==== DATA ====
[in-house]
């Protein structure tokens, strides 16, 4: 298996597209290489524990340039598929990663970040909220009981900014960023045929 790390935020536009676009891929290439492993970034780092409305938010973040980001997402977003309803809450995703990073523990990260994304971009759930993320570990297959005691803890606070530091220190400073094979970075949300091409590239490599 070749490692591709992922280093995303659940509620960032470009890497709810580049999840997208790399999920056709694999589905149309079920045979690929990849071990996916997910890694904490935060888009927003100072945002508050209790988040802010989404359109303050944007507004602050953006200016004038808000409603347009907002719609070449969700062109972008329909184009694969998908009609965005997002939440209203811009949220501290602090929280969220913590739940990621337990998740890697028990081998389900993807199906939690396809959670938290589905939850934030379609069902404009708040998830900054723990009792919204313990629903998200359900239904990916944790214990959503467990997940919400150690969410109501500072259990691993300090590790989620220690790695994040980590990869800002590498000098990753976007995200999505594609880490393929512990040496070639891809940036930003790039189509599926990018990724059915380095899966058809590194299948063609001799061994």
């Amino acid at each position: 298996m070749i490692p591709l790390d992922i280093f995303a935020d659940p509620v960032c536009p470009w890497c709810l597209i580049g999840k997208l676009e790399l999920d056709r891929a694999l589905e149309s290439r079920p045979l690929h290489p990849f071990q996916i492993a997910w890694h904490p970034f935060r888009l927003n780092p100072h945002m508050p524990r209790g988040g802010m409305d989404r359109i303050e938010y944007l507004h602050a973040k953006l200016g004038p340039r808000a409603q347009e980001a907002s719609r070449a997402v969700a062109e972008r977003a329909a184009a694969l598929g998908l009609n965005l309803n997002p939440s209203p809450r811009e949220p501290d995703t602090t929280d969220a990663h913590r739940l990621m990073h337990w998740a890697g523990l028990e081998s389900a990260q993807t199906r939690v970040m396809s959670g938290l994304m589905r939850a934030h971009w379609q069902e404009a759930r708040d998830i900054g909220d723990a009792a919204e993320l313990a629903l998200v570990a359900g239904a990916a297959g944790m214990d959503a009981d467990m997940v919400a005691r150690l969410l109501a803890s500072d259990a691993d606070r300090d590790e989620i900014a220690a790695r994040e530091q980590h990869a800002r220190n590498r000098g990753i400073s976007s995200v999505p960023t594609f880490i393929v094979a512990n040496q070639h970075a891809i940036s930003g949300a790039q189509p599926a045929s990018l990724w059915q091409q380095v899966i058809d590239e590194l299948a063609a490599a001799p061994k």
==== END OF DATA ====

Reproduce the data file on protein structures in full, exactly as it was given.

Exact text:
[in-house]
């Protein structure tokens, strides 16, 4: 298996597209290489524990340039598929990663970040909220009981900014960023045929 790390935020536009676009891929290439492993970034780092409305938010973040980001997402977003309803809450995703990073523990990260994304971009759930993320570990297959005691803890606070530091220190400073094979970075949300091409590239490599 070749490692591709992922280093995303659940509620960032470009890497709810580049999840997208790399999920056709694999589905149309079920045979690929990849071990996916997910890694904490935060888009927003100072945002508050209790988040802010989404359109303050944007507004602050953006200016004038808000409603347009907002719609070449969700062109972008329909184009694969998908009609965005997002939440209203811009949220501290602090929280969220913590739940990621337990998740890697028990081998389900993807199906939690396809959670938290589905939850934030379609069902404009708040998830900054723990009792919204313990629903998200359900239904990916944790214990959503467990997940919400150690969410109501500072259990691993300090590790989620220690790695994040980590990869800002590498000098990753976007995200999505594609880490393929512990040496070639891809940036930003790039189509599926990018990724059915380095899966058809590194299948063609001799061994």
């Amino acid at each position: 298996m070749i490692p591709l790390d992922i280093f995303a935020d659940p509620v960032c536009p470009w890497c709810l597209i580049g999840k997208l676009e790399l999920d056709r891929a694999l589905e149309s290439r079920p045979l690929h290489p990849f071990q996916i492993a997910w890694h904490p970034f935060r888009l927003n780092p100072h945002m508050p524990r209790g988040g802010m409305d989404r359109i303050e938010y944007l507004h602050a973040k953006l200016g004038p340039r808000a409603q347009e980001a907002s719609r070449a997402v969700a062109e972008r977003a329909a184009a694969l598929g998908l009609n965005l309803n997002p939440s209203p809450r811009e949220p501290d995703t602090t929280d969220a990663h913590r739940l990621m990073h337990w998740a890697g523990l028990e081998s389900a990260q993807t199906r939690v970040m396809s959670g938290l994304m589905r939850a934030h971009w379609q069902e404009a759930r708040d998830i900054g909220d723990a009792a919204e993320l313990a629903l998200v570990a359900g239904a990916a297959g944790m214990d959503a009981d467990m997940v919400a005691r150690l969410l109501a803890s500072d259990a691993d606070r300090d590790e989620i900014a220690a790695r994040e530091q980590h990869a800002r220190n590498r000098g990753i400073s976007s995200v999505p960023t594609f880490i393929v094979a512990n040496q070639h970075a891809i940036s930003g949300a790039q189509p599926a045929s990018l990724w059915q091409q380095v899966i058809d590239e590194l299948a063609a490599a001799p061994k």